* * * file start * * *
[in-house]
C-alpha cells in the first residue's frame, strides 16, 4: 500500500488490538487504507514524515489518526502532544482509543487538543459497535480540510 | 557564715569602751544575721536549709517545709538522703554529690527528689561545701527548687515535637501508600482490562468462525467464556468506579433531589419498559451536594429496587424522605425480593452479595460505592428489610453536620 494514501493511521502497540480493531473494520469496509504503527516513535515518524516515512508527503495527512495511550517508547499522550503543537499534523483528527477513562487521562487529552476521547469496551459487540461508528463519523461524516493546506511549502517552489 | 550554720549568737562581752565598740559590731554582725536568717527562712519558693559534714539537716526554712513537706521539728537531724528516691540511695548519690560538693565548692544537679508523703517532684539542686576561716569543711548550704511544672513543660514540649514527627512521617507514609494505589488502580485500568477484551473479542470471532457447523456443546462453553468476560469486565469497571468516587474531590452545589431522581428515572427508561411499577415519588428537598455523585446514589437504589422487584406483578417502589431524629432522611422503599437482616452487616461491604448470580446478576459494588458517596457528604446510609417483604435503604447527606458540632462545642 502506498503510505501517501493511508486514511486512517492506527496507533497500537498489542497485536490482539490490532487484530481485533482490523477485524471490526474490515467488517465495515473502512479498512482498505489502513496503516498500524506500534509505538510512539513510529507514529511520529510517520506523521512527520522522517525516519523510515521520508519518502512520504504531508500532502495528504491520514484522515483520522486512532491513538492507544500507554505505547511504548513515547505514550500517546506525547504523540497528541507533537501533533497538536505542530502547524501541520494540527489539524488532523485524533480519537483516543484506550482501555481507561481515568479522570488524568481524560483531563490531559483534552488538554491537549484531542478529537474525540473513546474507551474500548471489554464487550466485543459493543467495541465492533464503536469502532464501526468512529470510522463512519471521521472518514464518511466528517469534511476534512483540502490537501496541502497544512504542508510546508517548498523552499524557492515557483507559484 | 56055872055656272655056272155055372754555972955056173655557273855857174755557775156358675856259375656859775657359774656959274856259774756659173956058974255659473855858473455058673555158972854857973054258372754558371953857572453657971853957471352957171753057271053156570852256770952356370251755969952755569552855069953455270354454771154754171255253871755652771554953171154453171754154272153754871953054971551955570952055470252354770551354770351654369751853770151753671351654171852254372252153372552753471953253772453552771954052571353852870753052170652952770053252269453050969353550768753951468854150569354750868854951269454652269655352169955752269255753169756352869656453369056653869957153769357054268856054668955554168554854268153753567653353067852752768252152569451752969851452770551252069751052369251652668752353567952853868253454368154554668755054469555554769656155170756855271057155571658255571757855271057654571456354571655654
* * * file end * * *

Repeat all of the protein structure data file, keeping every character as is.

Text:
[in-house]
C-alpha cells in the first residue's frame, strides 16, 4: 500500500488490538487504507514524515489518526502532544482509543487538543459497535480540510 | 557564715569602751544575721536549709517545709538522703554529690527528689561545701527548687515535637501508600482490562468462525467464556468506579433531589419498559451536594429496587424522605425480593452479595460505592428489610453536620 494514501493511521502497540480493531473494520469496509504503527516513535515518524516515512508527503495527512495511550517508547499522550503543537499534523483528527477513562487521562487529552476521547469496551459487540461508528463519523461524516493546506511549502517552489 | 550554720549568737562581752565598740559590731554582725536568717527562712519558693559534714539537716526554712513537706521539728537531724528516691540511695548519690560538693565548692544537679508523703517532684539542686576561716569543711548550704511544672513543660514540649514527627512521617507514609494505589488502580485500568477484551473479542470471532457447523456443546462453553468476560469486565469497571468516587474531590452545589431522581428515572427508561411499577415519588428537598455523585446514589437504589422487584406483578417502589431524629432522611422503599437482616452487616461491604448470580446478576459494588458517596457528604446510609417483604435503604447527606458540632462545642 502506498503510505501517501493511508486514511486512517492506527496507533497500537498489542497485536490482539490490532487484530481485533482490523477485524471490526474490515467488517465495515473502512479498512482498505489502513496503516498500524506500534509505538510512539513510529507514529511520529510517520506523521512527520522522517525516519523510515521520508519518502512520504504531508500532502495528504491520514484522515483520522486512532491513538492507544500507554505505547511504548513515547505514550500517546506525547504523540497528541507533537501533533497538536505542530502547524501541520494540527489539524488532523485524533480519537483516543484506550482501555481507561481515568479522570488524568481524560483531563490531559483534552488538554491537549484531542478529537474525540473513546474507551474500548471489554464487550466485543459493543467495541465492533464503536469502532464501526468512529470510522463512519471521521472518514464518511466528517469534511476534512483540502490537501496541502497544512504542508510546508517548498523552499524557492515557483507559484 | 56055872055656272655056272155055372754555972955056173655557273855857174755557775156358675856259375656859775657359774656959274856259774756659173956058974255659473855858473455058673555158972854857973054258372754558371953857572453657971853957471352957171753057271053156570852256770952356370251755969952755569552855069953455270354454771154754171255253871755652771554953171154453171754154272153754871953054971551955570952055470252354770551354770351654369751853770151753671351654171852254372252153372552753471953253772453552771954052571353852870753052170652952770053252269453050969353550768753951468854150569354750868854951269454652269655352169955752269255753169756352869656453369056653869957153769357054268856054668955554168554854268153753567653353067852752768252152569451752969851452770551252069751052369251652668752353567952853868253454368154554668755054469555554769656155170756855271057155571658255571757855271057654571456354571655654